Common mistakes and tips for gardening lighting

In this blog, we point out some common mistakes which every usually face to when planing and building light system for a garden. We belive that by learning from the mistakes of others, you can design a garden more secure and more beautiful.

1.Installing too many lights in one area

It is always a wise choice to set lighting fixtures in various direction and places – especially with outdoor lighting. When you place too many lights in one place, you garden will be separated into a lopsided way – and of course, this is not the result you would like to contemplate till the end. For example, installing light fixtures directly across from one other will just make you pathway looks like an airstrip, instead, you’ve better set lights in a zigzag formation.

Furthermore, there is a need to understand different methods of exterior lighting which will help you generate more brilliant ideas for a beautiful garden. Throughout years working in lighting industry, we have learned that ambient lighting, task lighting and accent lighting are not only used for indoor lighting but also for outdoor ones, as well. With ambient lighting, a soft light will be provided to every direction which is much useful for path lights along the walkway and the driveway. Remember to choose non – glaring low-voltages lights and place them in a zigzag formation as we mentioned above. Meanwhile, task lighting provides light to do some certain activities such as wall-mounted fixtures which can be installed near the deck or the patio. Lastly, accent lighting s used to highlight a specific object which you can use a strip of LEDs the plans or flowers in your garden. We recommend to light the plants from the underneath so that your garden will looks lusher and more soothing. Furthermore, if there is water display in your garden, it also combines well with accent lighting. For example, you can light the aquarium by arranging LED accent lighting from the underneath or from the back. Or with the water foundation, you just apply green or blue LEDs around or even in the water to create soothing effect, but remember to use waterproof LEDs for safety.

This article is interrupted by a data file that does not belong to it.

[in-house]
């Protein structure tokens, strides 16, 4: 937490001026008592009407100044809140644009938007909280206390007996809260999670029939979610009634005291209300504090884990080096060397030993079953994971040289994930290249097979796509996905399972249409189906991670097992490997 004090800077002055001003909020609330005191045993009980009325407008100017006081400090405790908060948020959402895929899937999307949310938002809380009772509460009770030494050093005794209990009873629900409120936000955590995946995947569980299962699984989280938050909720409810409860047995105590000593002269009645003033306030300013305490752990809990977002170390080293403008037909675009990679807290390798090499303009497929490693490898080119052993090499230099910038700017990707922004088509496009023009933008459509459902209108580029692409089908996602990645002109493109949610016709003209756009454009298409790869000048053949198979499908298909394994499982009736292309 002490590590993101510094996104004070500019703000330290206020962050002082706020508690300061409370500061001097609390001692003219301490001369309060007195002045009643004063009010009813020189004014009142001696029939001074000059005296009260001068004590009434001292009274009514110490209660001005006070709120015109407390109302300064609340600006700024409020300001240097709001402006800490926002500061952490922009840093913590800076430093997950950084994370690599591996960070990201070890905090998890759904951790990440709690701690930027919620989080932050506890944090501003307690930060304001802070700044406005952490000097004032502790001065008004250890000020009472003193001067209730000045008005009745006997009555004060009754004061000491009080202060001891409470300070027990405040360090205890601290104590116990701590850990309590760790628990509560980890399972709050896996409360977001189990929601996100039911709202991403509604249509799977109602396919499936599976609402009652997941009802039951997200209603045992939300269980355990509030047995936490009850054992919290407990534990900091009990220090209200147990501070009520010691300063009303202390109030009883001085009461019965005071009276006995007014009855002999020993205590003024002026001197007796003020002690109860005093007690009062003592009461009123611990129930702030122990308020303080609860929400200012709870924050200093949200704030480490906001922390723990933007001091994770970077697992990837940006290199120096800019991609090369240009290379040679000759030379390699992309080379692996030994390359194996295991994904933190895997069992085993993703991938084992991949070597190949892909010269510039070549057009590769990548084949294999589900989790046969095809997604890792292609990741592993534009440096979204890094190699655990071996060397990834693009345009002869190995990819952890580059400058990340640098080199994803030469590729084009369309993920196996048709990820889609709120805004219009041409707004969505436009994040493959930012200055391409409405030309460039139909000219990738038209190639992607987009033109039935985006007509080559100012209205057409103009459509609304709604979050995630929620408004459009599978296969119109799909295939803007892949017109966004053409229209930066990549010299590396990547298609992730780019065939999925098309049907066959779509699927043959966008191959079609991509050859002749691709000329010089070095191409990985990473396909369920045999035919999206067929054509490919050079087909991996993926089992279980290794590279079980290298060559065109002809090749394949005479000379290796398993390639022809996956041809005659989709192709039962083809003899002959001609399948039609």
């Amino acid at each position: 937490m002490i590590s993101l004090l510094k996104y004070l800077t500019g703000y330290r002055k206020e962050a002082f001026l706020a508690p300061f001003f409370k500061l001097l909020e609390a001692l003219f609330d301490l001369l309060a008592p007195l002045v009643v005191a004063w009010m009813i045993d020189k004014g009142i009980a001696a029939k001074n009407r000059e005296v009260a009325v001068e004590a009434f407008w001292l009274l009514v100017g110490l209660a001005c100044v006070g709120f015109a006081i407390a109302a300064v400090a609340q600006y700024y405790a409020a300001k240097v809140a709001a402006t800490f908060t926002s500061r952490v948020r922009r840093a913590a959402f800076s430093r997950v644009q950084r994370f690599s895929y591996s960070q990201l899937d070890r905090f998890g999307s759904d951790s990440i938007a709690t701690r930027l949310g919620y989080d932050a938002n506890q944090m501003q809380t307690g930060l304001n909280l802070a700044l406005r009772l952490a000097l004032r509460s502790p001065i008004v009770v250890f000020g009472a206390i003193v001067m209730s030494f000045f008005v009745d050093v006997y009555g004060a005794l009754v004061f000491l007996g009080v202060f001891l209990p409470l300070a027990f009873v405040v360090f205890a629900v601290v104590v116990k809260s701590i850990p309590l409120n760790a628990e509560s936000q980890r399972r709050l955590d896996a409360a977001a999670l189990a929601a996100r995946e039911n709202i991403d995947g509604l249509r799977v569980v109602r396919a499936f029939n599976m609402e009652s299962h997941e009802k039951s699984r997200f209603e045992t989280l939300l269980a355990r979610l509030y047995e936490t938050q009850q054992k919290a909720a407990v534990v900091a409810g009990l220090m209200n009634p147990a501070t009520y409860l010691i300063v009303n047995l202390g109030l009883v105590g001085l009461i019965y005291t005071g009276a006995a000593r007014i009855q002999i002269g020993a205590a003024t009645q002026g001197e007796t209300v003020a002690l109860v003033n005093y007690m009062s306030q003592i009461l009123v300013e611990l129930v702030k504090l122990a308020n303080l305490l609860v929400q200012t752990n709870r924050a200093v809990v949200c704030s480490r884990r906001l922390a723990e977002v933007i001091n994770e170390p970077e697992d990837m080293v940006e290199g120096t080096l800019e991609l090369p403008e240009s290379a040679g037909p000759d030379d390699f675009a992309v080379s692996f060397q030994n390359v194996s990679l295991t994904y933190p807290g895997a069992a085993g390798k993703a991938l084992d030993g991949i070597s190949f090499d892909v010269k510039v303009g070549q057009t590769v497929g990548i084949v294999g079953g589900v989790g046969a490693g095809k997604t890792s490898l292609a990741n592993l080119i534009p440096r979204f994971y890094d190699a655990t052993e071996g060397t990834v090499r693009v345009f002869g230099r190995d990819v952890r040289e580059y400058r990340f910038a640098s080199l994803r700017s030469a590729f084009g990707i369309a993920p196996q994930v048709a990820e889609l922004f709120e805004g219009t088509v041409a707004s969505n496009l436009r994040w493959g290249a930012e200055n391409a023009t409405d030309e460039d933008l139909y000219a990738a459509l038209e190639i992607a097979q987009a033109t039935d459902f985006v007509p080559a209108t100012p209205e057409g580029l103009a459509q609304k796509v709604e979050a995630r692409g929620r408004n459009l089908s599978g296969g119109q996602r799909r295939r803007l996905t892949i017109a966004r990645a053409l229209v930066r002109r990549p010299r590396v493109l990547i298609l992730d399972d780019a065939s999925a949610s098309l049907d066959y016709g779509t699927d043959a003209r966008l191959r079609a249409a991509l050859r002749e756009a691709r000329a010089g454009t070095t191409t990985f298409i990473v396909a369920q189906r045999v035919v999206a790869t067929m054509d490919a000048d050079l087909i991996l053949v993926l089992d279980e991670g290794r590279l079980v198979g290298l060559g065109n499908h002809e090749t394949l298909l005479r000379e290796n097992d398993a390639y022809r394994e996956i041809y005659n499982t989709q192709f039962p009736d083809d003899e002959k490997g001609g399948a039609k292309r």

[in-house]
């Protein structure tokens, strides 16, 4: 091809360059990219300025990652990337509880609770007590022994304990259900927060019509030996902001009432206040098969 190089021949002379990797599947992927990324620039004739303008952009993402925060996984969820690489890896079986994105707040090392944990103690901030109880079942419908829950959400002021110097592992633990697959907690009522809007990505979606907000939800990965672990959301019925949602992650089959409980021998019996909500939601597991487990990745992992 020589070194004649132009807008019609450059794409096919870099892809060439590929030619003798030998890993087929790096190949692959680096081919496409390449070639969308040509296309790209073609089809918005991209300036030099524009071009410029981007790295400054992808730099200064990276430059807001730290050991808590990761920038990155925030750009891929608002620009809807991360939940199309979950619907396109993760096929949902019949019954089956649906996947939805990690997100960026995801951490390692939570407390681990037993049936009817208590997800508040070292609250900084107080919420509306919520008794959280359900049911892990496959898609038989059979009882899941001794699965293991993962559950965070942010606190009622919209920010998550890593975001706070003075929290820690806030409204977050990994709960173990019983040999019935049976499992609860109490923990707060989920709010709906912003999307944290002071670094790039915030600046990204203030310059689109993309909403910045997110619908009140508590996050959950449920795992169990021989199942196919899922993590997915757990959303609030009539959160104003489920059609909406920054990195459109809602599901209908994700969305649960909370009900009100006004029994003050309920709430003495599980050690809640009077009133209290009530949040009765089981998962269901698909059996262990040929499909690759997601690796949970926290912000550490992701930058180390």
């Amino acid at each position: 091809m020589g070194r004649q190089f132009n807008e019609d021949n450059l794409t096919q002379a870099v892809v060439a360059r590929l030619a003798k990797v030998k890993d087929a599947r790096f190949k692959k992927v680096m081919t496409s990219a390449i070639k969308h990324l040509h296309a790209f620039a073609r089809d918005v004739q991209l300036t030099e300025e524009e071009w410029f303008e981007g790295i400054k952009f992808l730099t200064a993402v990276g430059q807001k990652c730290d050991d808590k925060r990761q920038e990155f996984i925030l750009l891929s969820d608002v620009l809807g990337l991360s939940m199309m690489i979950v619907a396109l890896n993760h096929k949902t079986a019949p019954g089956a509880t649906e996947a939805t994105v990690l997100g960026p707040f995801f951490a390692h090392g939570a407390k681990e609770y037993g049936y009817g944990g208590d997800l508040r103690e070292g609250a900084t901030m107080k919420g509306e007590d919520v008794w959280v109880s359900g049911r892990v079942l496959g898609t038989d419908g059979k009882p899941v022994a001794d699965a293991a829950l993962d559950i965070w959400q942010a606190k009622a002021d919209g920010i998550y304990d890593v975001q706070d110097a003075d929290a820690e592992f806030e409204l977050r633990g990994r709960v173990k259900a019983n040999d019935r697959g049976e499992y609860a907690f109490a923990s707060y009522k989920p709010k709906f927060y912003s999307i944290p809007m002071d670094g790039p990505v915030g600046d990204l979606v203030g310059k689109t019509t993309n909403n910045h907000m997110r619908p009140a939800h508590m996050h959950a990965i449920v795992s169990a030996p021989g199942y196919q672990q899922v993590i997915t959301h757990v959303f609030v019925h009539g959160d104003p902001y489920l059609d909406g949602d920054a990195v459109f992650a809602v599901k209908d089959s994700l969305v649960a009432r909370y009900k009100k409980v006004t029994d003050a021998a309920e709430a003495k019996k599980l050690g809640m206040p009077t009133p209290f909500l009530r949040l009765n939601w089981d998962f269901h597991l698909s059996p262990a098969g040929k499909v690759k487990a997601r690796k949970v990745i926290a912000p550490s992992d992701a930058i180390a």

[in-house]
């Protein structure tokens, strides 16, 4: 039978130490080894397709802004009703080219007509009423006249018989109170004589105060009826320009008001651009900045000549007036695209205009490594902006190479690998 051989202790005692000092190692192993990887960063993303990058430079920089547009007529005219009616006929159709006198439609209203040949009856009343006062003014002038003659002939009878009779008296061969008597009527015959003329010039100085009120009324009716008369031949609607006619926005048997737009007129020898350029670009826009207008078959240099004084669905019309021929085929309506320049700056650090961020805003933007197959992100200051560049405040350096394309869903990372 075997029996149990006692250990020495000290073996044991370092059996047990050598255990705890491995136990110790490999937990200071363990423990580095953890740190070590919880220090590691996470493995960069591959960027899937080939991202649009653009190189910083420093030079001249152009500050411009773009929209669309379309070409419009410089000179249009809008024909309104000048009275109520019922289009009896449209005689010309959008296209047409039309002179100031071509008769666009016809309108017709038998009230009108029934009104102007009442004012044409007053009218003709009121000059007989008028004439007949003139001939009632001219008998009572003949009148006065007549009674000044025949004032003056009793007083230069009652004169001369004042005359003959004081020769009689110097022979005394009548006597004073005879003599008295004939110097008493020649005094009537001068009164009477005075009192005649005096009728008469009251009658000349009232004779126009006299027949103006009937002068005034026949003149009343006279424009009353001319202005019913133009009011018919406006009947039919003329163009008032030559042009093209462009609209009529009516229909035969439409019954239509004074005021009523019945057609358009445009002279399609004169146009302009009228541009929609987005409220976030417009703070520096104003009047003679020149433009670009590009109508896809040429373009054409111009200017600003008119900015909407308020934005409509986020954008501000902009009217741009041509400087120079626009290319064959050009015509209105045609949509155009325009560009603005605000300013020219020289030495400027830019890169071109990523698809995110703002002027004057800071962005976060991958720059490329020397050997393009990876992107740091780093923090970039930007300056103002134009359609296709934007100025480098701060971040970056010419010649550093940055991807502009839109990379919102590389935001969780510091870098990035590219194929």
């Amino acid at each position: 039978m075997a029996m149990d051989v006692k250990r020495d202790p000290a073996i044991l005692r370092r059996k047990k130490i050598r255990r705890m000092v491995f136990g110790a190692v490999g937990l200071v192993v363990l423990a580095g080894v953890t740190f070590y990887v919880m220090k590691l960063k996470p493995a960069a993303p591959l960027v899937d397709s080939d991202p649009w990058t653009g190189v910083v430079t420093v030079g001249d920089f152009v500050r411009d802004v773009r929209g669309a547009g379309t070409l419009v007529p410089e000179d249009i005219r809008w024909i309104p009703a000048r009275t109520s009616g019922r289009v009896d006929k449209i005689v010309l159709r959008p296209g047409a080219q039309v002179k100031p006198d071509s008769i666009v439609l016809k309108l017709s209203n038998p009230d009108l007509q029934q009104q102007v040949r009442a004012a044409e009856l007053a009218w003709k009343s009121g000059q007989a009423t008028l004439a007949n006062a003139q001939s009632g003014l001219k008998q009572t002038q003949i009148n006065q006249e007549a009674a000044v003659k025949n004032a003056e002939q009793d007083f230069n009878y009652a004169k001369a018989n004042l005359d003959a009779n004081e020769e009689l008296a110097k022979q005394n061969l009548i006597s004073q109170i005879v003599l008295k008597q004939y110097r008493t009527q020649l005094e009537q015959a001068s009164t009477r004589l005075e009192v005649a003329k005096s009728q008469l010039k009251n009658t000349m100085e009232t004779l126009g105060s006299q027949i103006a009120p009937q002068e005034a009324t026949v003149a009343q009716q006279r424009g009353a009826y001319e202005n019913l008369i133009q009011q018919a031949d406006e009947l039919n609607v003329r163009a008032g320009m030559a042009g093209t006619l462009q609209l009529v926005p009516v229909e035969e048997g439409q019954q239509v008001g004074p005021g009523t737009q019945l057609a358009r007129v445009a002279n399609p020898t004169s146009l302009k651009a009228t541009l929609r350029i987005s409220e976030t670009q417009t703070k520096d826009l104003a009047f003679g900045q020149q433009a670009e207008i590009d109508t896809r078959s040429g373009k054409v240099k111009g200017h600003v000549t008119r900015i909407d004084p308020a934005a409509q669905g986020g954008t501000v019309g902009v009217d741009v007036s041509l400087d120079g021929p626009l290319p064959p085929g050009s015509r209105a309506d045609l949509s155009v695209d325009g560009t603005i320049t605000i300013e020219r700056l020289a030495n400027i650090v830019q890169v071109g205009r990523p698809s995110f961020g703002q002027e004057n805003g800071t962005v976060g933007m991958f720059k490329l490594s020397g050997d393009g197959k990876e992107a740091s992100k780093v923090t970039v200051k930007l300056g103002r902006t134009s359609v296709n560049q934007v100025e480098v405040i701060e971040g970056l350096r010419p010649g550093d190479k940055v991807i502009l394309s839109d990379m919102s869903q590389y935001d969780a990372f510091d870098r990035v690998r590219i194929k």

2. Choosing the wrong color temperature.

Landscape lighting is specific when it comes to color temperature. For example:

  • If color temperature is too cold, it will result in bluish and bright lighting, your garden will look unnatural and also make anyone looking at it feel too commercial and sterile.
  • If the color temperature in a fixture is too warm, it will produce a yellow-tinted light, which can appear dirty or dated.
  • If the color temperature is bluish hue, it makes your home look gloomy, especially when you don’t apply it to any specific purpose.

Color temperatures set the mood of your design, depending on your plan and intentions, you decide the color to suit for. For example, 3000K is perfect for creating a crisper effect as well as highlighting the color of the foliage. Or else, rather than choosing one type, a mix of both might be the right answer for you.


Glare is one of the most common and annoying lighting problems. It appears when the contrast between dark and light is too emphasized. There are two main types of glare which are discomfort glare and disability glare.

  • Discomfort glare is an immediate occurrence and occurs from light sources or luminaires whose luminance is greater than the eye can adapt to. It can also become noticeable after a period of time.
  • Disability Glare results from light scattering within the eye, which, in turn, decreases contrast and reduces visibility. This condition is also called veiling luminance. It can occur with or without discomfort glare and / or veiling reflections.

Most designers use a combination of one or more of the glare metrics, plus their own sub-jective assessment and common sense to address glare in lighting and daylighting design. Also, try to point the lights away from the general line of sight and use glare cowls and louvres on spotlight.

4. Some recommenations

  1. Install a spotlight in a tree with the light downward and avoiding light across a distance. This idea can use to light a terrace or a path
  2. Do not illuminate just individual features such as a single tree because it creates a hovering oddly impression about that features and make a confused impression for anyone looking at the garden
  3. Using both light and shadow when building a scheme
  4. Illuminating those vertical sections between the treads of a staircase which cre-ates a much more subtle effect as well as easier for you to see each step

Published : 1 year ago